Fiction · 06/19/2019

Notes on a Departure

We find the crop circle at the end of June. Mira wants to lie down in its center, so we do and she takes off her shirt, like sunbathing at midnight.

I want them to see me, Mira says, releasing the clasp of her bra. I want to see her too, so much that I turn away when the garment falls from her body, bare skin a beacon. Mira sprawls next to me, her fingers fitting into the spaces between mine with a fearlessness I’ll always envy.

What do you think they wanted? she whispers softly. I turn to look at her and see she’s staring up — desperately, hopefully — and I squeeze her hand twice, which means you.


There are many plausible explanations for Mira’s disappearance. The cops suspect a variety of men, trafficking; they skulk around topless bars, taking long and hungry peeks at the stage under pretense of a search. They look at bodies, for bodies, and I want to tell them Mira isn’t dead. I see her in the sky sometimes, a bright flash of light. But no one ever asks me where she went.


They find a girl’s body in July. She is not Mira, but I go to her funeral anyway and find myself sobbing openly. I’m not crying for this girl; I’m crying for every girl. Maybe I’m crying for myself.


In August they arrest a man in his forties who flashes each milky tooth when he smiles, the last girl’s blood still lining the beds of his fingernails. The police prefer to think Mira’s disappearance has been solved, though they never find her body. They continue to frequent the topless bars. I spend a whole day sitting in the lobby of the police station, wanting to tell them what I know, but there’s still so much I don’t have words for.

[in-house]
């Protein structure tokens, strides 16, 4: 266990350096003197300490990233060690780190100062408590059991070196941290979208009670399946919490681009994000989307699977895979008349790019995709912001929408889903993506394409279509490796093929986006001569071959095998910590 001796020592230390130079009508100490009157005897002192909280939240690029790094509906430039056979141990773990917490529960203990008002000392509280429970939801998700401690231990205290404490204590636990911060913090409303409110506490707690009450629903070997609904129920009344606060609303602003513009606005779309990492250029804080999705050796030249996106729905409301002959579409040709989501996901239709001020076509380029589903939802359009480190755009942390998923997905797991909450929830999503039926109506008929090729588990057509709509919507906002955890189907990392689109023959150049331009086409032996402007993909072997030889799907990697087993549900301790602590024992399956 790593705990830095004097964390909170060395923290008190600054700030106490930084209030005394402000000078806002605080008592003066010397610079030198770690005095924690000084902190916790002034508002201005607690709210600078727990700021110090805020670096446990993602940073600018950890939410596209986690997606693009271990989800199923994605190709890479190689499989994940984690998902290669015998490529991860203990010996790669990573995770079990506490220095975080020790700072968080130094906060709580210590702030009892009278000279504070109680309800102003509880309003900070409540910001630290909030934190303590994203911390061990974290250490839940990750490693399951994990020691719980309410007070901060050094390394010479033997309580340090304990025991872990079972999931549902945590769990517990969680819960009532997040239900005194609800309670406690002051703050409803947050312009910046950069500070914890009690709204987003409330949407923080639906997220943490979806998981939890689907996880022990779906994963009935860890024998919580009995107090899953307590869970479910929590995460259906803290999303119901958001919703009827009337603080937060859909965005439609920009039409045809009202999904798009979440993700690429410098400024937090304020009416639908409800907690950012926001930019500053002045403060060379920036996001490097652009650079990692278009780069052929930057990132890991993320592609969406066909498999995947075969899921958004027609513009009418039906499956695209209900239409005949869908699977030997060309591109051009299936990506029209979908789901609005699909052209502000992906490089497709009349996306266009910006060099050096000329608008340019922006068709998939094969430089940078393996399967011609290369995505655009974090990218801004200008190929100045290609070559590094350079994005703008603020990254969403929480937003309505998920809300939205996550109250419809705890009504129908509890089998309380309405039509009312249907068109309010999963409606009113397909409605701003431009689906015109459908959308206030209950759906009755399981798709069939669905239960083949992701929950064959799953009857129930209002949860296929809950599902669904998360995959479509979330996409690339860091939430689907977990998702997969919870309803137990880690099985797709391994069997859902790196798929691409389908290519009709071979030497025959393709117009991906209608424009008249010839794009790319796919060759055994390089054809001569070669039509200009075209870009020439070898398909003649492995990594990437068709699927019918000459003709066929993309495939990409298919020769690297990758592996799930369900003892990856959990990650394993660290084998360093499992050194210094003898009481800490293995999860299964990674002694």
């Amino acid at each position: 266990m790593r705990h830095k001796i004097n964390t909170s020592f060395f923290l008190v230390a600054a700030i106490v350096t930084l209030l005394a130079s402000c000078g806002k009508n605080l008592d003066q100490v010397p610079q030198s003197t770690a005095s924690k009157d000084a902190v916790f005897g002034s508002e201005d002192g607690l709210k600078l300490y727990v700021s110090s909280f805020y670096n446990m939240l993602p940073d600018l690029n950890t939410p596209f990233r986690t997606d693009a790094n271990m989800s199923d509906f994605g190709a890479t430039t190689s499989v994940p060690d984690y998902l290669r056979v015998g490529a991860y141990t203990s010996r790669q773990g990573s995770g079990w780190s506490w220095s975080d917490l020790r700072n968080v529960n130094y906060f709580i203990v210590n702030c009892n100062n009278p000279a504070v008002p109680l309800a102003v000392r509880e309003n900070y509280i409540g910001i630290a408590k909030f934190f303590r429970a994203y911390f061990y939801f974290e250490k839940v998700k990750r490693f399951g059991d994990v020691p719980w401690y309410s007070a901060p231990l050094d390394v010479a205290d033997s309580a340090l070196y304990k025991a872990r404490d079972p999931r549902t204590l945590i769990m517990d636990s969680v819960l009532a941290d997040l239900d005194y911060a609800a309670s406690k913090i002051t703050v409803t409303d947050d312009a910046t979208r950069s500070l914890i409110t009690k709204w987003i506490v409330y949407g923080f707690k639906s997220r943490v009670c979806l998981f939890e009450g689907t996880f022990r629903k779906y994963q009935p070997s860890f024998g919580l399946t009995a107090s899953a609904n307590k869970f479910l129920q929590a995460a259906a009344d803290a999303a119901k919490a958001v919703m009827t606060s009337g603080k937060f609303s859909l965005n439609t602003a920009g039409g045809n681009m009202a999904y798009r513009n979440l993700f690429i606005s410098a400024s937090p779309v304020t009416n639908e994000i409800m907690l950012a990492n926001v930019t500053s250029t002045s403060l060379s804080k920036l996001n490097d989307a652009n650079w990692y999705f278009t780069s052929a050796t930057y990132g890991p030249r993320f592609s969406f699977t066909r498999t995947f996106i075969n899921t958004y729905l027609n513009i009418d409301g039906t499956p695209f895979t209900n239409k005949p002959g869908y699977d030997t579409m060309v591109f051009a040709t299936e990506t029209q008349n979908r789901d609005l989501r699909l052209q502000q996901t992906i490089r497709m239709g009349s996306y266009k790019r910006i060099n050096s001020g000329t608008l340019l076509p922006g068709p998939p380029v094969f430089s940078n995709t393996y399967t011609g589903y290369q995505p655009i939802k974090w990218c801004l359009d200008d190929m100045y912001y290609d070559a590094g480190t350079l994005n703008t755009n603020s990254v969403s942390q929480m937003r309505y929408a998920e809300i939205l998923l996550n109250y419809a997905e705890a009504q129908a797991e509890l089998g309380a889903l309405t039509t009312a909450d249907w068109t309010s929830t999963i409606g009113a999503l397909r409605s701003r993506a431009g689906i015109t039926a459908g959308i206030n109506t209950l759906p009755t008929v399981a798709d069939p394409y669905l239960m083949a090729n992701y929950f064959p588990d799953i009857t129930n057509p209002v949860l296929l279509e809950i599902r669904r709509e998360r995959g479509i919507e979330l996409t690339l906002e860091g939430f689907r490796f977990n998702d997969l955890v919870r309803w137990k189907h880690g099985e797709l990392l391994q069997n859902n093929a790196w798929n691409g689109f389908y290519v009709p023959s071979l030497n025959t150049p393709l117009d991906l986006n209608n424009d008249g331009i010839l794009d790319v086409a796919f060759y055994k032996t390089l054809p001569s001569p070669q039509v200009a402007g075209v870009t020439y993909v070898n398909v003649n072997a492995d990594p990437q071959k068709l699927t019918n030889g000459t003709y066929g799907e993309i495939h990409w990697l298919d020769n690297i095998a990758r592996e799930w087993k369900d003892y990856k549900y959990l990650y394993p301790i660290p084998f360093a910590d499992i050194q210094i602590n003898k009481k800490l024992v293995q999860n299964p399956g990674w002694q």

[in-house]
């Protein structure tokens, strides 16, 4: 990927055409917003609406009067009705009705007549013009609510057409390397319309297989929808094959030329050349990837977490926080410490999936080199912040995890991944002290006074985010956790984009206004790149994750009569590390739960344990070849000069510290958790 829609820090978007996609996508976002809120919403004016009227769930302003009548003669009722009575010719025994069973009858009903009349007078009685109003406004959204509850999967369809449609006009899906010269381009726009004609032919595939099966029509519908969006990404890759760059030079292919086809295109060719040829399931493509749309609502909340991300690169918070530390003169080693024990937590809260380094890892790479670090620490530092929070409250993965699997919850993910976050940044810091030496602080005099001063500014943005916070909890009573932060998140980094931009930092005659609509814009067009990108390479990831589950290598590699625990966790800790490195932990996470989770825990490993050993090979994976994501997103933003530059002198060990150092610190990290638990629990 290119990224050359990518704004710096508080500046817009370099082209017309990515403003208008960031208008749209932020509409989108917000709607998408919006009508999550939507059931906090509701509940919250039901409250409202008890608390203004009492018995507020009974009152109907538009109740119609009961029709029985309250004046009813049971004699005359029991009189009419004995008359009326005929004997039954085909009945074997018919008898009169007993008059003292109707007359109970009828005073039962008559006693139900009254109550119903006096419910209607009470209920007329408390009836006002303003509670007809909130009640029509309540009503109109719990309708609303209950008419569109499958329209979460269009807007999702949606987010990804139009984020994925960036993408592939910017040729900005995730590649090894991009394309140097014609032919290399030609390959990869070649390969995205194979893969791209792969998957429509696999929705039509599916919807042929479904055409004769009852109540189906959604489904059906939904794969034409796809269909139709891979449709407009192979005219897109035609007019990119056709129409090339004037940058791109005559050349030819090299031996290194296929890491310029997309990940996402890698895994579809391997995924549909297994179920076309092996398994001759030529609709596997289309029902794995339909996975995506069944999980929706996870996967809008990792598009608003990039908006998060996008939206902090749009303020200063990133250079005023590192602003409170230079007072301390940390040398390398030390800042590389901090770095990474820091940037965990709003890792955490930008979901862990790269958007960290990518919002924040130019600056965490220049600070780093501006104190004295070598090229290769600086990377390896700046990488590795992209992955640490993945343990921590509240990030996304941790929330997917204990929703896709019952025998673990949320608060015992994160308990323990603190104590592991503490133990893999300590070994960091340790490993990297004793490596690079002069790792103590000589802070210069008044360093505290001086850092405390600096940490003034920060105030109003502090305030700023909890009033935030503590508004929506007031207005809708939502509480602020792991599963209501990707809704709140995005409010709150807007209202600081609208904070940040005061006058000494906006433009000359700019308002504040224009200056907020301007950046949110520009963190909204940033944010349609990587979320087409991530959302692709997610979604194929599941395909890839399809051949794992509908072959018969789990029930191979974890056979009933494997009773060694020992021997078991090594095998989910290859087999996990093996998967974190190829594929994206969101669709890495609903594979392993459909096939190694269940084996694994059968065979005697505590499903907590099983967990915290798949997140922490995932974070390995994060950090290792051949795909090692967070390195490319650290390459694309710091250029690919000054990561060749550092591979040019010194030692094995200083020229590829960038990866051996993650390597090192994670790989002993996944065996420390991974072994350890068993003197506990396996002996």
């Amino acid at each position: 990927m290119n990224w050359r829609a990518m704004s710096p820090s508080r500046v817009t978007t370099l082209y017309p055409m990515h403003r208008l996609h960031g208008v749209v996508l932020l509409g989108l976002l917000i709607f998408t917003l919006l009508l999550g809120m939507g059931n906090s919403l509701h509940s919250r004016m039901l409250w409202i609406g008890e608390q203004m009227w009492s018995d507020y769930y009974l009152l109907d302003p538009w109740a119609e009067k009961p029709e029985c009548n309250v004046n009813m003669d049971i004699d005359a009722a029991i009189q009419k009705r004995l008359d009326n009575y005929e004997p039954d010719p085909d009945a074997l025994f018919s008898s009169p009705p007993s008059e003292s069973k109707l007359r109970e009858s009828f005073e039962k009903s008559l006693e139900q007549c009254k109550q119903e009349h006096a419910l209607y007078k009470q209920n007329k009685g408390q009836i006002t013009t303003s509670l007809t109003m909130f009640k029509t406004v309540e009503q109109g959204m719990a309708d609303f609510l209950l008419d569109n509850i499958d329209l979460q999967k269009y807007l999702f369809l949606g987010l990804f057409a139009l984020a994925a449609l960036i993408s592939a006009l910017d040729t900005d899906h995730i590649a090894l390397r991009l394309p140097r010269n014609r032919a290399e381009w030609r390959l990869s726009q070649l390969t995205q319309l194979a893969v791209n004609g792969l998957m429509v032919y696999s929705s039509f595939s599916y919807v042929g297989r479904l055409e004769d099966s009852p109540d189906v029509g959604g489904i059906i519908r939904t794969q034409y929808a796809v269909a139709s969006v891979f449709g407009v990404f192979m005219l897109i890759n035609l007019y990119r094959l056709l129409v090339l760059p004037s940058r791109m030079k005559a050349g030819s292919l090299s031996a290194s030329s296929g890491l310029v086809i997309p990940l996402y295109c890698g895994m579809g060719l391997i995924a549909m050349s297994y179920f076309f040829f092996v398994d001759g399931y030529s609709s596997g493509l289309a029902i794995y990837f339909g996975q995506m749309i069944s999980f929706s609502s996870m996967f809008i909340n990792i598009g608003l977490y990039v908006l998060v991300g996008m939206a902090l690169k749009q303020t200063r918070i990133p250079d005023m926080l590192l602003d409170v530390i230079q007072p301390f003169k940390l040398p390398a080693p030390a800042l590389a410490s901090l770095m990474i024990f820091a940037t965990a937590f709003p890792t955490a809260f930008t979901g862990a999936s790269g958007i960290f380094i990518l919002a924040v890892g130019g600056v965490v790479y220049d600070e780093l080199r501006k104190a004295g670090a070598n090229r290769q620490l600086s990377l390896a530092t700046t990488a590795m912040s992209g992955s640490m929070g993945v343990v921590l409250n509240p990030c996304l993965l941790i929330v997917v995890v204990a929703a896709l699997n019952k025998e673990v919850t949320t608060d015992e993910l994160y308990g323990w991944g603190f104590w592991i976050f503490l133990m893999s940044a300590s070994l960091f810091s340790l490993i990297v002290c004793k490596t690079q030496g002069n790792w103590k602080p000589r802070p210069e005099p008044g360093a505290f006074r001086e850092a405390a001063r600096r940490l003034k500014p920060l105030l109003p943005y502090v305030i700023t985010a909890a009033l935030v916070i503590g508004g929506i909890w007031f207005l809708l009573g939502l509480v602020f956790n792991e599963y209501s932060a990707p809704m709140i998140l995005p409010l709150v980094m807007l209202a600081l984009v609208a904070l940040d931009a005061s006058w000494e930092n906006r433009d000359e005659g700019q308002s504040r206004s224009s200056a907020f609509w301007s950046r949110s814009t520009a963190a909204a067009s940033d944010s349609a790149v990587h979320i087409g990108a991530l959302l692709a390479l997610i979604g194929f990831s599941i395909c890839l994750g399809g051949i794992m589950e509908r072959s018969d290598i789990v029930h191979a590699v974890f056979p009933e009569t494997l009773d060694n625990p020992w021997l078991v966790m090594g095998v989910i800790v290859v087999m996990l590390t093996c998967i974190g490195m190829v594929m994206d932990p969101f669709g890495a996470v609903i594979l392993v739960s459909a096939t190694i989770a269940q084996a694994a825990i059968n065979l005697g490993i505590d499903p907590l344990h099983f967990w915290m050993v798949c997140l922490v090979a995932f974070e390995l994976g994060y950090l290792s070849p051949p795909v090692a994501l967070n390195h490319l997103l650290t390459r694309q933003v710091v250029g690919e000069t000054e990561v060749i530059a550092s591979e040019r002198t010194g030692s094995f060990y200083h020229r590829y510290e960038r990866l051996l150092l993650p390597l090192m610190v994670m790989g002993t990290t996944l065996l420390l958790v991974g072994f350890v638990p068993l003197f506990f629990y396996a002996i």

Her father holds the memorial in September. Summer is over. In my seat, I keep my eyes low and push the jagged-edged charms of our friendship bracelets together. One for each wrist: two halves of the heart make a whole.

At midnight I return to the place where we found the crop circle. But the field is flattened and not a single star is in the sky. I lie down in its center anyway, where a beam of pale light finds me hours later: a flashlight, maybe.

I pretend it’s something else.


Abigail Oswald earned her MFA at Sarah Lawrence College and currently resides in Connecticut. Her work has appeared or is forthcoming in Cosmonauts Avenue, Dream Pop, Firewords, Flash Fiction Magazine, Gone Lawn, Requited, Vestal Review, and elsewhere. You can find her online at